EOPSS is just beginning the process of issuing a Request for Responses (RFR) for this endeavor. We will post more information on this process when the procurement has been completed. In the meantime, please know that it is the Commonwealth’s goal to make this process as efficient and user-friendly as possible, and EOPSS will keep that goal in mind as it reviews and evaluates proposals from vendors.

Q: If I am covered by the new background checks law, may I go to my local police station to submit my fingerprints for the state and national criminal history checks?

No. In most states that currently run fingerprint-based criminal history checks on educators, individuals submit their fingerprints through independent vendors authorized by the state. Given that hundreds of thousands of individuals in Massachusetts are expected to submit their fingerprints for these national criminal history checks over the next several years, local police departments could not handle that volume and continue to provide standard law enforcement services to their communities.

Q: If I am covered by the new background checks law, how many times during my career will I have to submit to the fingerprint-based state and national criminal history checks?

Under the new law, it is anticipated that an individual would need to submit his/her fingerprints only once. EOPSS expects that the FBI will bring into operation a new “Rap Back” service in the next two to three years. That service would allow authorized agencies to receive notification of subsequent criminal activity reported to the FBI based on previously submitted fingerprints. If that system is brought online as expected in the next two to three years, then EOPSS expects that fingerprints would need to be collected only once per individual.

As in the past, employees will be required to submit to state CORI checks (which are not fingerprint-based) at least once every three years. There is no fee for CORI checks.

Form of the National Background Check Reports

Q: What is contained in the Federal Criminal History Record Information (CHRI) Report?

An FBI Identification Record is a listing of certain information taken from fingerprint submissions retained by the FBI in connection with arrests and, in some instances, federal employment, naturalization, or military service. If the fingerprints are related to an arrest, the Identification Record includes the name of the agency that submitted the fingerprints to the FBI, the date of arrest, the arrest charge, and the disposition of the arrest, if known to the FBI. All arrest data included in an Identification Record is obtained from fingerprint submissions, disposition reports, and other reports submitted by agencies having criminal justice responsibilities.

Q: What information will the national criminal background checks provide that was not included in the CORI checks?

CORI checks include criminal history information only for Massachusetts, and they do not include criminal history information from any other state. Because national criminal background checks are processed through the FBI, they would include criminal history information for an individual from every state in the nation.

Consistency with State CORI Law

Q: Will the criminal history reports derived from fingerprint-based state and national criminal history checks be consistent with reforms made to the Commonwealth’s CORI law in 2010 (Chapter 256 of the Acts of 2010)?

The new background checks law explicitly states that any information received from state and national criminal background checks must be treated in accordance with the revised CORI law enacted in 2010, G.L. c. 6, §§ 167-178. For example, under the revisedCORI law and pursuant to the language in the new background checks law, Massachusetts public safety officials are required to delete any sealed or juvenile offenses from criminal history reports before sending them to school districts.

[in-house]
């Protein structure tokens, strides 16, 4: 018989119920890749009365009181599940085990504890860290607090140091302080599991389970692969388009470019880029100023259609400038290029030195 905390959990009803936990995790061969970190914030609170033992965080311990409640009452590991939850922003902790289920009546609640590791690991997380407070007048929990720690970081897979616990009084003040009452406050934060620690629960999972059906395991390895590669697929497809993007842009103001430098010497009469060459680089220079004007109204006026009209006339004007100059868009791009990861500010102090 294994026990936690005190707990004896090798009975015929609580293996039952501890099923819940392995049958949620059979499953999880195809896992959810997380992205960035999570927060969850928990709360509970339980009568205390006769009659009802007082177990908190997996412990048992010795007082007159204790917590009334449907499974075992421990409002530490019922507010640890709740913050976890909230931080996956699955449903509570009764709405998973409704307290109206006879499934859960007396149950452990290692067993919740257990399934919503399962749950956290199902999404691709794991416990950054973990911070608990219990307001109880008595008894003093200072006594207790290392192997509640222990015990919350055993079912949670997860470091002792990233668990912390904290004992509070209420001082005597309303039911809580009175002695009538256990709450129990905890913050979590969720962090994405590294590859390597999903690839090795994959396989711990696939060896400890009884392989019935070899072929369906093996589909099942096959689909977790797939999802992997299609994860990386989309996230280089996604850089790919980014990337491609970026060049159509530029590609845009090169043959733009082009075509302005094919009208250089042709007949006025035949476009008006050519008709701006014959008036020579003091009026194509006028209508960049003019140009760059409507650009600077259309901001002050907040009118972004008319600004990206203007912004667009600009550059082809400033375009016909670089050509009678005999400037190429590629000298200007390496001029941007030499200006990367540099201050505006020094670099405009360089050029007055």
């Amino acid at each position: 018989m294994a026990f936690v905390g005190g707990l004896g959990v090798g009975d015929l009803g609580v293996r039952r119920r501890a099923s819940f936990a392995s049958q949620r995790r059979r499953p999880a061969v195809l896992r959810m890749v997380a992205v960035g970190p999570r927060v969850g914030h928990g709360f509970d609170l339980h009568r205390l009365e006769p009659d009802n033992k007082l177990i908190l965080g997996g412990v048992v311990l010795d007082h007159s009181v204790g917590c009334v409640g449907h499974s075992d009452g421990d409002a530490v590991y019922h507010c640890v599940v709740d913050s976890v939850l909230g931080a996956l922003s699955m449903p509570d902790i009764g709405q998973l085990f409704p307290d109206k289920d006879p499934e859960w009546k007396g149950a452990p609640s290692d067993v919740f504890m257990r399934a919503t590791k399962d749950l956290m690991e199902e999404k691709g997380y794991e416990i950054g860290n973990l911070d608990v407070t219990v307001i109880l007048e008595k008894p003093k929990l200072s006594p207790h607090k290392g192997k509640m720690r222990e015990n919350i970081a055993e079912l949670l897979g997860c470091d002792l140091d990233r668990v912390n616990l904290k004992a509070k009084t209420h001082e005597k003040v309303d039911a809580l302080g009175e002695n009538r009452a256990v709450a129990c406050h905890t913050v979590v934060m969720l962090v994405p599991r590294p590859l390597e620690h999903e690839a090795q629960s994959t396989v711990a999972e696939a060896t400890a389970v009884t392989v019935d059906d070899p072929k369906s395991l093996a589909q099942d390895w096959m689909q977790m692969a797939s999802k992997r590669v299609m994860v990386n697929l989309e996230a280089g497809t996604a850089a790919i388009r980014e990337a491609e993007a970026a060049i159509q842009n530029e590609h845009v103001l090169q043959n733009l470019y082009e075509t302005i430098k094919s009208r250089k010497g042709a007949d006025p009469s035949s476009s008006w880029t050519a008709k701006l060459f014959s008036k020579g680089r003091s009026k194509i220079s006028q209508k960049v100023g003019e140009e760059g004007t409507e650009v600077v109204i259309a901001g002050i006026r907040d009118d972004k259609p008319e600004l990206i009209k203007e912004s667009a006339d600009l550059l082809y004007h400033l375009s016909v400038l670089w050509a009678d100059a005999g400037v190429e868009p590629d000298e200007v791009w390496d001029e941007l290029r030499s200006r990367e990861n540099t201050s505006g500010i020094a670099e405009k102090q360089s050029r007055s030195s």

Q: When a school district or licensing agency receives the new criminal history reports, which will include both state and national criminal history information, are there guidelines for how those reports are to be reviewed and analyzed?

Under the existing Massachusetts CORI law, the employer or licensing agency has discretion with respect to how to review and analyze the reports. Under the new background checks law, discretion remains with the employer or licensing agency. The new background checks law will provide more information to hiring and licensing authorities, but it does not change how those authorities review and analyze the information. The law also requires a K-12 employer to notify the Commissioner of Elementary and Secondary Education of any criminal record information relevant to the fitness for licensure of license holders and applicants.

Q: Will schools, as well as early education and child care providers, continue to run CORI checks in addition to the fingerprint-based national criminal background checks?

Yes. Schools and early education providers will continue to run CORI checks on applicants and existing employees. Those CORI checks will continue to be run at no cost to applicants or existing employees. Under Massachusetts law, the CORI checks must be done at least once every three years, while the collection of fingerprints for the national background checks are intended to be done only once and updated on a regular basis once the FBI’s “Rap Back” service is online.

Other Questions

Q: Where can I go to find more information about the new law?

Watch this space. This FAQ is intended to be the primary place for dissemination of information about the new law. As we learn more information about the process and timing, we will continually update this FAQ. So, if your question has not been answered by this FAQ, it will probably be answered here eventually, as we get more information to share with you.

Q: I still have additional questions; whom should I contact?

For questions specific to early education and care, please contact the Department of Early Education and Care at (617) 988-6600.

For questions specific to elementary and secondary education, please contact the Department of Elementary and Secondary Education at [email protected].

For general questions about the new law, please call the Executive Office of Education at (617) 979-8340.